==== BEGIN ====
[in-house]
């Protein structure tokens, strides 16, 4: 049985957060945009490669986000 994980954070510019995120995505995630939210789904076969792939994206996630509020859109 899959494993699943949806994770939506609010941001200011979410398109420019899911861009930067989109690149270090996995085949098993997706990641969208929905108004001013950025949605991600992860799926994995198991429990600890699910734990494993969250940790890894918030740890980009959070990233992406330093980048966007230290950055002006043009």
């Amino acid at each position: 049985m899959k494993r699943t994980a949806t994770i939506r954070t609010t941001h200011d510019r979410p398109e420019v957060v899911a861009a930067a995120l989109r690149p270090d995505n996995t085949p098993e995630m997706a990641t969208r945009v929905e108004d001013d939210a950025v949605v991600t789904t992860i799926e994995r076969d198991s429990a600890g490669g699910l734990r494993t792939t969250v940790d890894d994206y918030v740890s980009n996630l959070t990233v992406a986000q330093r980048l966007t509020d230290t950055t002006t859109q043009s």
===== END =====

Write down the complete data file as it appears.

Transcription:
[in-house]
């Protein structure tokens, strides 16, 4: 049985957060945009490669986000 994980954070510019995120995505995630939210789904076969792939994206996630509020859109 899959494993699943949806994770939506609010941001200011979410398109420019899911861009930067989109690149270090996995085949098993997706990641969208929905108004001013950025949605991600992860799926994995198991429990600890699910734990494993969250940790890894918030740890980009959070990233992406330093980048966007230290950055002006043009």
């Amino acid at each position: 049985m899959k494993r699943t994980a949806t994770i939506r954070t609010t941001h200011d510019r979410p398109e420019v957060v899911a861009a930067a995120l989109r690149p270090d995505n996995t085949p098993e995630m997706a990641t969208r945009v929905e108004d001013d939210a950025v949605v991600t789904t992860i799926e994995r076969d198991s429990a600890g490669g699910l734990r494993t792939t969250v940790d890894d994206y918030v740890s980009n996630l959070t990233v992406a986000q330093r980048l966007t509020d230290t950055t002006t859109q043009s």